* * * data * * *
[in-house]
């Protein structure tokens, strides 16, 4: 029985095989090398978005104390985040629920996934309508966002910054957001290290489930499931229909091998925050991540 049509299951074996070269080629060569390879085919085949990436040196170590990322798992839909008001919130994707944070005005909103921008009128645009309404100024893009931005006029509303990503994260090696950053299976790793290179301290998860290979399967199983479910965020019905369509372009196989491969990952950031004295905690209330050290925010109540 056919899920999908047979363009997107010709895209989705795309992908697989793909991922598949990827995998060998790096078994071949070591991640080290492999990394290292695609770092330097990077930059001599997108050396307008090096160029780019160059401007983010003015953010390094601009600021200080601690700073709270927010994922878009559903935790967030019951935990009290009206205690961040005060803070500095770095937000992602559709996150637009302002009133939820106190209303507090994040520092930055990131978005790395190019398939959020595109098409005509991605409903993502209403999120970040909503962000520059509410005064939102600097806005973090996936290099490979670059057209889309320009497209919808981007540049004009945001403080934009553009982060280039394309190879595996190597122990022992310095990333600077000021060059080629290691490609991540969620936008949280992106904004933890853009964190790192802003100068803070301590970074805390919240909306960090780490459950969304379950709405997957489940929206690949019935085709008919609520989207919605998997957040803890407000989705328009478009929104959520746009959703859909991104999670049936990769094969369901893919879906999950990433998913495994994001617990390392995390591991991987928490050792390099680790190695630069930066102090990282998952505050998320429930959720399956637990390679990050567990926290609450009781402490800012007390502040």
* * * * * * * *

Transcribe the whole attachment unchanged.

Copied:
[in-house]
């Protein structure tokens, strides 16, 4: 029985095989090398978005104390985040629920996934309508966002910054957001290290489930499931229909091998925050991540 049509299951074996070269080629060569390879085919085949990436040196170590990322798992839909008001919130994707944070005005909103921008009128645009309404100024893009931005006029509303990503994260090696950053299976790793290179301290998860290979399967199983479910965020019905369509372009196989491969990952950031004295905690209330050290925010109540 056919899920999908047979363009997107010709895209989705795309992908697989793909991922598949990827995998060998790096078994071949070591991640080290492999990394290292695609770092330097990077930059001599997108050396307008090096160029780019160059401007983010003015953010390094601009600021200080601690700073709270927010994922878009559903935790967030019951935990009290009206205690961040005060803070500095770095937000992602559709996150637009302002009133939820106190209303507090994040520092930055990131978005790395190019398939959020595109098409005509991605409903993502209403999120970040909503962000520059509410005064939102600097806005973090996936290099490979670059057209889309320009497209919808981007540049004009945001403080934009553009982060280039394309190879595996190597122990022992310095990333600077000021060059080629290691490609991540969620936008949280992106904004933890853009964190790192802003100068803070301590970074805390919240909306960090780490459950969304379950709405997957489940929206690949019935085709008919609520989207919605998997957040803890407000989705328009478009929104959520746009959703859909991104999670049936990769094969369901893919879906999950990433998913495994994001617990390392995390591991991987928490050792390099680790190695630069930066102090990282998952505050998320429930959720399956637990390679990050567990926290609450009781402490800012007390502040």